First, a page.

Final project report - ATLAS+ (Advanced Structural Integrity Assessment Tools for Safe Long Term Operation): D6.9-21

Sebastian Lindqvist, Anna Dahl, Mike Smith, Arnaud Blouin, Peter Dillström, Tomas Nicak, Antti Forsström

Research output: Book/ReportReport

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Abstract

The European Horizon 2020 project ATLAS+ (Advanced Structural Integrity Assessment Tools for Safe Long Term Operation) focuses on developing:
• innovative quantitative methodologies to transfer laboratory material properties to assess the structural integrity of large piping components,
• enhanced methods for treatment of weld residual stresses when subjected to long term operation,
• advanced simulation tools based on fracture mechanics methods using physically based mechanistic models,
• improved engineering methods to assess components under long term operation taking into account specific operational demands,
• integrated probabilistic assessment methods to reveal uncertainties and justify safety margins.
The work was divided into four technical work packages.
WP1 focuses on materials characterisation of ferritic and austenitic pipes, and dissimilar metal welds (DMW). The tearing resistance curves (J-R curves) were determined with compact tension (C(T)) and single-edge notched tension (SE(T)) specimens. The tensile properties were characterised with smooth round bar specimens and notched tension specimens. The pipes were tested in four-point bending with elliptical cracks on the outside of the pipe, and through wall cracks. The testing was mostly done in room temperature, but for one case the testing was carried out in 100 °C. The data was applied in WP3 for development of numerical models.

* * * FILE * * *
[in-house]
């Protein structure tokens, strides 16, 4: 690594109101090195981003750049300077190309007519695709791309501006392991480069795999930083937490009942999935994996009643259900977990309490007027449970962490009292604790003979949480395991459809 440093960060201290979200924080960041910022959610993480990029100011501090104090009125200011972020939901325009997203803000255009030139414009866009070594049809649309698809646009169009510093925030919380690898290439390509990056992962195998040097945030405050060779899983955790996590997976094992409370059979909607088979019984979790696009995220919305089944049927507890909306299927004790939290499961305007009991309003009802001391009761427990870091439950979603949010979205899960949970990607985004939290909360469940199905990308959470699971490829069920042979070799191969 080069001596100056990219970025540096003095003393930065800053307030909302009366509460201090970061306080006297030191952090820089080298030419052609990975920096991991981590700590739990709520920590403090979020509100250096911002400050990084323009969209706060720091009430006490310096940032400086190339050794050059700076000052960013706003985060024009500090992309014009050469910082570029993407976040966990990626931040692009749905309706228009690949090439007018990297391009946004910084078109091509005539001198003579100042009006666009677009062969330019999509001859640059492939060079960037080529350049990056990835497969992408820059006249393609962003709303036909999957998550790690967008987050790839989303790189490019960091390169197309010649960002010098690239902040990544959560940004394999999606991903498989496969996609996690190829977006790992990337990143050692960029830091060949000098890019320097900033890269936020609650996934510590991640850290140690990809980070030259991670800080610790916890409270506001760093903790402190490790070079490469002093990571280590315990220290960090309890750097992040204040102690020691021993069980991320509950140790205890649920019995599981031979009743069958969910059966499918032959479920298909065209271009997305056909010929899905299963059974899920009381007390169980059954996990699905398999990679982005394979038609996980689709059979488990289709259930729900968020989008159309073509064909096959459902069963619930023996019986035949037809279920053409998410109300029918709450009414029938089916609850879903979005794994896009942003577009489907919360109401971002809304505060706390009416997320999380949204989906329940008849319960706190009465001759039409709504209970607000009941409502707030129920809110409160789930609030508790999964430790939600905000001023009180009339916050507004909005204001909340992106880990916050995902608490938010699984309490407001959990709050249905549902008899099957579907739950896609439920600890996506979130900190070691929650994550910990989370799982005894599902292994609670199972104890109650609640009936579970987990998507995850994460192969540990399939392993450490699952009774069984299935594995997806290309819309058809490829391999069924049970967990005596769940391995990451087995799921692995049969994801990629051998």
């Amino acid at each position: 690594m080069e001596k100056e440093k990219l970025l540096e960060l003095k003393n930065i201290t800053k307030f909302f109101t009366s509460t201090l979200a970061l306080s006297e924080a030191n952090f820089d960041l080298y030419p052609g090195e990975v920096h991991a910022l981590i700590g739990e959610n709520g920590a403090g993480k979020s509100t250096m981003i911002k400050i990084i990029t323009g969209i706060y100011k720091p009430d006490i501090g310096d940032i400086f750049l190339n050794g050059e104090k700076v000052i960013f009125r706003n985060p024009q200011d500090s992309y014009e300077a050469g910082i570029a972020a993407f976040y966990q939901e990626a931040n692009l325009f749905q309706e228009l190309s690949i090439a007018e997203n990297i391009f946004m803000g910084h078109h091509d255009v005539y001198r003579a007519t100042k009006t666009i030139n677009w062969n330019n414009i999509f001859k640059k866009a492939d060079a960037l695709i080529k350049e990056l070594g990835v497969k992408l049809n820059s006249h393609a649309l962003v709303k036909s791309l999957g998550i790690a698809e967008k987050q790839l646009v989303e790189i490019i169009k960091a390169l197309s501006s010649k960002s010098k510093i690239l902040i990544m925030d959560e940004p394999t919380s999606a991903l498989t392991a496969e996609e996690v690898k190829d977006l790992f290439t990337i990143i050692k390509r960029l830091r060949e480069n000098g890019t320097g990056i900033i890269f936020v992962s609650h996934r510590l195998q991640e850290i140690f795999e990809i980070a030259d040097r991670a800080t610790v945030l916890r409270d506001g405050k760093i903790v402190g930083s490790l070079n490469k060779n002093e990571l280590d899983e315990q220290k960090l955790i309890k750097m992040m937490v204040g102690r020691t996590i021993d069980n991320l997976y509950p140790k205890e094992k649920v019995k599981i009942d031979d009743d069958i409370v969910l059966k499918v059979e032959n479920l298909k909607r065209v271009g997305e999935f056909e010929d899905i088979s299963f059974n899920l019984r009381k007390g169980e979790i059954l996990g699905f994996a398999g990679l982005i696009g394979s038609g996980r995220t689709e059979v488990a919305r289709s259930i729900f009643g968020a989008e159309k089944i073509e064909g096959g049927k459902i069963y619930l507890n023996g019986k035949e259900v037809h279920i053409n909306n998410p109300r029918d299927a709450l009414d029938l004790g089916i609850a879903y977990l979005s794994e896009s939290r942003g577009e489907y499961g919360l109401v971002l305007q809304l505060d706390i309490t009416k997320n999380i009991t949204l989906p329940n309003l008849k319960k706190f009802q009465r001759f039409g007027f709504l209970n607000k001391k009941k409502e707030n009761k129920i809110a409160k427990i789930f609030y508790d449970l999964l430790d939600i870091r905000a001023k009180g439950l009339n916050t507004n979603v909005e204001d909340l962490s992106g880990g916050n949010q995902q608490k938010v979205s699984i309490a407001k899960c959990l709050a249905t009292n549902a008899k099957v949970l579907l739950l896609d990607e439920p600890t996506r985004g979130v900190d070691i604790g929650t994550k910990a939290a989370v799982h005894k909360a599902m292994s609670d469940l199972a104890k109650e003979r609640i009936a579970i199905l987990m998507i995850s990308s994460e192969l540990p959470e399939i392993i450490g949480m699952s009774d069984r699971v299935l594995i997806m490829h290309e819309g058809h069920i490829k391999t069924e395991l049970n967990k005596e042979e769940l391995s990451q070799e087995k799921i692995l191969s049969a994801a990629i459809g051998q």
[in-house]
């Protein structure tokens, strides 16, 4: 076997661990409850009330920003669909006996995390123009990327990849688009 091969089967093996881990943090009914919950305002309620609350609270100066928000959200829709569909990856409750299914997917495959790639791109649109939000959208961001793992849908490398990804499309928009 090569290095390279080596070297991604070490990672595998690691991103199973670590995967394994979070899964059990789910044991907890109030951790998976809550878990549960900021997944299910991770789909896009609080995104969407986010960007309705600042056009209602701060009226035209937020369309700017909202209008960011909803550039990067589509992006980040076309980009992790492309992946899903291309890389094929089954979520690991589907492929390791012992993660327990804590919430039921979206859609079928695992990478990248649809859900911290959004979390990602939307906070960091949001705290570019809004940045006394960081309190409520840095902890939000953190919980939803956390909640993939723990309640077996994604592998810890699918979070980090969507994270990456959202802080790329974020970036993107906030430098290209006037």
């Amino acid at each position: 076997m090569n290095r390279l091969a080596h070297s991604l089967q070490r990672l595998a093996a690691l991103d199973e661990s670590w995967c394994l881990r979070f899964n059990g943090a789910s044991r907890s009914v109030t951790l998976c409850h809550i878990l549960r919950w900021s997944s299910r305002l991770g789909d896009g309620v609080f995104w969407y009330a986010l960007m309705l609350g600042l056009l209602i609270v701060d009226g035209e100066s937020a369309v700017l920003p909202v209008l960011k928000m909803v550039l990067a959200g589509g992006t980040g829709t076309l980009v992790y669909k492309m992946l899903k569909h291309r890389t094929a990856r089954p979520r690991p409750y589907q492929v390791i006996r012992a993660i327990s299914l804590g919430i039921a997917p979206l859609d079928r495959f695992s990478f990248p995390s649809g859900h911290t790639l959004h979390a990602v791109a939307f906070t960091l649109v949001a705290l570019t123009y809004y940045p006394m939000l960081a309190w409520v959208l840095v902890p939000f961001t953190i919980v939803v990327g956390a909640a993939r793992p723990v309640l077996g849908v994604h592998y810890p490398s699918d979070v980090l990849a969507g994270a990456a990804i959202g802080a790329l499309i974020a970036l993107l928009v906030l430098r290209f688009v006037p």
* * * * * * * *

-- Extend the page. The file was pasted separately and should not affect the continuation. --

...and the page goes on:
WP2 primarily focuses on modelling and measuring residual stresses. Thick and thin-walled (manufactured with low and high heat-input) narrow-gap gas tungsten arc-welds (GTAW) (AISI 316L), fully circumferential and 120° patch overlay welds, and thick walled thermally aged NG-GTAW were manufactured, and the residual stress profiles were measured with different techniques vital to minimize uncertainty. The FEM 2D and 3D residual stress predictions agreed with the experimental results. The austenitic pipe girth welds are important new benchmarks for RS simulation of engineering weldments. The austenitic pipe girth welds provide valuable new data for improving the RS profiles used in engineering structural integrity assessments. WP2 focused also on improving the assessment of residual stress profiles, assessing residual stresses in operation conditions and investigating the effect of residual stresses on fracture.
The first task in WP3 was to investigate crack formation and growth through fatigue caused by mixing of fluids with large temperature differences at piping T-junctions. The problem was modelled with simple 1D models and 3D models including computational fluid dynamics with a higher computational cost. New tools and recommendations were developed.
The objective of sub-WP 3.2 is to benchmark selected Local Approach (LA) models on WP 1 experimental data dealing with the transferability of ductile fracture toughness properties from a specimen to a component. The partners used already established LA models (e.g. Gurson-Tvergaard-Needleman, Rousselier) or improved energetic approaches (such as Ji-Gfr or the cohesive zone model). The models were calibrated based on small scale specimen data and validated based on the large scale experimental data.